Thirty-something singleton Jane Hayes (Keri Russell) is crazy about Jane Austen. She knows her novels inside-out, keeps a lifesize cut-out of Colin Firth as Mr. Darcy in her bedroom and has spent a lifetime searching for her own dashing love interest. With no success. Her best friend fears her love of all things Austen borders on a dangerous obsession, especially after Jane books a holiday at Austenland, an English resort where fans get to live out their Pride and Prejudice fantasies in period costume. Unfortunately when Jane arrives at Austenland the stern proprietress Mrs. Waddlesbrook (Jane Seymour) informs her she purchased the economy package. Which means not only must she adopt the alter-ego of a foundling with no future prospects but also that romance with Mr. Right is not guaranteed. Nonetheless, Jane hits it off with boisterous fellow guest Miss Charming (Jennifer Coolidge), who hasn't even read any Austen but fancies the idea of shagging hot guys in breeches, and soon sets her cap on dashing Darcy-alike Mr. Henry Nobley (JJ Feild). Yet Jane also finds herself increasingly attracted to down-to-earth stablehand Martin (Flight of the Concords' Bret McKenzie), while it remains an open question which relationship is real and which is mere romantic fantasy.
Fan love for the BBC's 1995 adaptation of Pride and Prejudice almost surpasses the original text. So far it has inspired the likes of Bridget Jones' Diary (2001), wherein definitive Darcy Colin Firth played a variation on his much beloved role, and the mini-series Lost in Austen (2008) which at one stage was set to be remade as a Hollywood movie. Now we have Austenland which marks the directorial debut of Jerusha Hess whose past work as a co-screenwriter with husband Jared Hess on Napoleon Dynamite (2004), Nacho Libre (2006) and Gentleman Broncos (2009) established her as the queen of quirky comedies. Interestingly the film is produced by Stephanie Meyer, author of the immensely successful Twilight series who, in some ways, stands as Austen's twenty-first century equivalent as a creator of populist yet psychologically acute romantic fantasies.
Adapted from a novel by Shannon Hale, who co-wrote the screenplay with Hess, the film deals with the familiar theme of fiction implanting people with romantic ideals unattainable in real life, an idea most successfully explored by Federico Fellini in The White Sheik (1952). Hale and Hess serve up a double dose of satire aimed both at fantasy theme parks selling hopeless romantics on the idea of "happily ever after" and American delusions about the quaintness of English life with Jane Seymour perfectly cast in prim English aristo mode as a tyrant in regency muslin. It is a promising concept though alas, the comedy rarely rises above mildly amusing with too much emphasis placed on Jennifer Coolidge's over-familiar crass tourist act. Additionally, while the film spoofs some famous episodes from Austen's fiction – including one corny but likeable gag wherein Jane breaks into Nelly's "Hot in Herre" while dabbling on the piano – the heroine's romance with the stablehand comes across less Jane Austen, more Mills & Boon. A tone reinforced by the late arrival of studly Jamaican Captain East (Ricky Whittle), a character undeniably funny in concept though not one you would expect to find in an Austen novel.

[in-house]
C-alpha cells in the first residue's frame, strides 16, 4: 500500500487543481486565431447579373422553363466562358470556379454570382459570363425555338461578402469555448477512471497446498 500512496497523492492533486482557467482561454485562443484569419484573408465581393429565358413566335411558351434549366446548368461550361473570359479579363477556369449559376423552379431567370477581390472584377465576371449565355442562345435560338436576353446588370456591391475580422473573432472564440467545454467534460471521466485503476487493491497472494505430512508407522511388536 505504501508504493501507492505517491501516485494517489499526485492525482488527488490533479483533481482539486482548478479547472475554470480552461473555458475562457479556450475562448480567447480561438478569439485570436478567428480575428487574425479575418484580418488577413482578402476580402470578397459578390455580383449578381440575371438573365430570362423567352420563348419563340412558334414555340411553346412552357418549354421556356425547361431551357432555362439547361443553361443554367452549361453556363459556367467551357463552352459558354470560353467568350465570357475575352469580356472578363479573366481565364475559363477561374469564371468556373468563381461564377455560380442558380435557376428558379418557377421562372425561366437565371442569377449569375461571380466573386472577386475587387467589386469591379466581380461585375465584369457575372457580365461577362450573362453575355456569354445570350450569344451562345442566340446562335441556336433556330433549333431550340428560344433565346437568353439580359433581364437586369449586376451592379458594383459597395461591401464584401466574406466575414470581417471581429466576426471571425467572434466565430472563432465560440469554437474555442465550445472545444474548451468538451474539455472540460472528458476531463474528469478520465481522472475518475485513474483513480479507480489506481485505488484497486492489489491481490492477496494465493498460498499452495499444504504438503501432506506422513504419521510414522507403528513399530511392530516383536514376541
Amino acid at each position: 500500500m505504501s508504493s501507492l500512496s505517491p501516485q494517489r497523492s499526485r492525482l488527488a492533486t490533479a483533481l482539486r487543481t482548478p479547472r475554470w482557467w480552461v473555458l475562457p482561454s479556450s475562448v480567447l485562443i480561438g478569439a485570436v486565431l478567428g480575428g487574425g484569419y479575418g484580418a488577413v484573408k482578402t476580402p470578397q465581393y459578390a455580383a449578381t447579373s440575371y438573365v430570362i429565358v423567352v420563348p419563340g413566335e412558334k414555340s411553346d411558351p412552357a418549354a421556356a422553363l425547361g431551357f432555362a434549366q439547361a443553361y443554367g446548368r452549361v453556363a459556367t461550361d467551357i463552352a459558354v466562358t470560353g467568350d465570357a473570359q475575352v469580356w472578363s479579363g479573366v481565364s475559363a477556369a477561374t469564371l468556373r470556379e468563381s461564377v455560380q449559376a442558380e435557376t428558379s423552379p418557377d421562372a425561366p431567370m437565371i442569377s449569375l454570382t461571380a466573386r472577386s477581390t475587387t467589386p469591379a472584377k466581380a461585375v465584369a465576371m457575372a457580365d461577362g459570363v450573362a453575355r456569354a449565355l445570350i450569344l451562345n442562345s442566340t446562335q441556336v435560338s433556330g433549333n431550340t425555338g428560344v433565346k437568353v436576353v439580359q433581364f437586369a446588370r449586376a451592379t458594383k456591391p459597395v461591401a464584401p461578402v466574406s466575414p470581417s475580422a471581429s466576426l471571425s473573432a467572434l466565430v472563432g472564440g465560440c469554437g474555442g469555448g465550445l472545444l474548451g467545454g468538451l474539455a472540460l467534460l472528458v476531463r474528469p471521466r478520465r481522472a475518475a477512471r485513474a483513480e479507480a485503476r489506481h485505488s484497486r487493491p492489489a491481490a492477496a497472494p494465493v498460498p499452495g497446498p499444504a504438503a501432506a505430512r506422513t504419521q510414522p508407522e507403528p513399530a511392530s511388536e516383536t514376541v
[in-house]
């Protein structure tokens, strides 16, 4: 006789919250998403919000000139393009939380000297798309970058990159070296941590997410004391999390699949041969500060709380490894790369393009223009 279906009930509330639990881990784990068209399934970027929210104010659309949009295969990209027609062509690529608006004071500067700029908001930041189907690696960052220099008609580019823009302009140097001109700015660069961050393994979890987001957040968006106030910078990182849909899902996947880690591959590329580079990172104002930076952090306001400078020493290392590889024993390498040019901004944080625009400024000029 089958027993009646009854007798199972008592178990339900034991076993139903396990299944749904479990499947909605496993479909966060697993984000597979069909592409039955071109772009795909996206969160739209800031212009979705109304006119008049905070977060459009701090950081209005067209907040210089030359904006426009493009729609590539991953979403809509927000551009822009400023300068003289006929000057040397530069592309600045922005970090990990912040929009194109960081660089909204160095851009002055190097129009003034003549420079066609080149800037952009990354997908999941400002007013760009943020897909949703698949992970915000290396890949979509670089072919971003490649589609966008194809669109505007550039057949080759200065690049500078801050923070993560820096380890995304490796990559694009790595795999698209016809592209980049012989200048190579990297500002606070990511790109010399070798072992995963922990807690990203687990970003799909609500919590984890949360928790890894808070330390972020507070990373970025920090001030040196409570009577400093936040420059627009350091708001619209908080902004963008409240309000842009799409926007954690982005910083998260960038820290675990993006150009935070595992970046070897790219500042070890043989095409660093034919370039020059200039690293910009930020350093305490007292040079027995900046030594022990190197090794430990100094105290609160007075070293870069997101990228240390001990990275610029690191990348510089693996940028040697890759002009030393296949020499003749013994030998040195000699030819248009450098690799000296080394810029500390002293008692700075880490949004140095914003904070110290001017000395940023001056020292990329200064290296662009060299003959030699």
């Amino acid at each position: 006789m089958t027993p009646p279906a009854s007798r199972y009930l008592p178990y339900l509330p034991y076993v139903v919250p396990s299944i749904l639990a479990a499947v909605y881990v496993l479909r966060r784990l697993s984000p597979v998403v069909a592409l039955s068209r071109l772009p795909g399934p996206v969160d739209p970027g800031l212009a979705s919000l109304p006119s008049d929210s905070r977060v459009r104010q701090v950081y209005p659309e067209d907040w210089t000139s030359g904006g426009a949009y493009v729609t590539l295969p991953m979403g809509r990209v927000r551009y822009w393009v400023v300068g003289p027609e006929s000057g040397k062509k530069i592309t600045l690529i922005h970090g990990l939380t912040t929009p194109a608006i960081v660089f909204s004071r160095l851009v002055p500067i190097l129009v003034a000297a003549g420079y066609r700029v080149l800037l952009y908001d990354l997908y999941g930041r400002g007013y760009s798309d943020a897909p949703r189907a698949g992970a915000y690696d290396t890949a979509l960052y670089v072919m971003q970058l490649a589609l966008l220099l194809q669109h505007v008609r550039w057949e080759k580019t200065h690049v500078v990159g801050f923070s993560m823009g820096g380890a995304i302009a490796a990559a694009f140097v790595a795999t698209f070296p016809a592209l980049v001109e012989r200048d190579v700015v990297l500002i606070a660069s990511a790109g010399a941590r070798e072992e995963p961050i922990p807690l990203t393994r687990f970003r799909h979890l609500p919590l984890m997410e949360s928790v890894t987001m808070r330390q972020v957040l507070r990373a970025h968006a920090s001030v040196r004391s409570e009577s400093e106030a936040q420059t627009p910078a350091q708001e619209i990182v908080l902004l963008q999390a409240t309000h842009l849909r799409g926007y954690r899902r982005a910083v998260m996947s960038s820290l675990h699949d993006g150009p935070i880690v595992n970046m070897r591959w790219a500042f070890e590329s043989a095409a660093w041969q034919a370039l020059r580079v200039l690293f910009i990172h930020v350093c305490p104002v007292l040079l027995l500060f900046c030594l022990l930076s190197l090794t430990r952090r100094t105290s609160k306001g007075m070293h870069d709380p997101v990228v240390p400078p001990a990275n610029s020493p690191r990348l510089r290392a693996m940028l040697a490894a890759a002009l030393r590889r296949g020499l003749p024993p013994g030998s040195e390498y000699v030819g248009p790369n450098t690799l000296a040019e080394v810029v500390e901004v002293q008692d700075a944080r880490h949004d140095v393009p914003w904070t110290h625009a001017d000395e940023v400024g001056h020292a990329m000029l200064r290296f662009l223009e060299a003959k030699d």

Confusingly, Jane's relationship with Mr. Nobley mirrors that of their fictional counterparts almost exactly which casts some ambiguity upon her romance with Martin. Given their courtship unfolds in exactly the sort of idyllic storybook fashion the film aims to satirize viewers can surmise something is up. Yet when the film springs what ought to be a mind-bending twist it only muddles whatever point Hale and Hess are trying to make about the conflict between real love and romantic fantasy. On the positive side, the oft-underrated Keri Russell is a winningly empathetic heroine and Georgia King is a delight as a ripe parody of your typical Austen antagonist.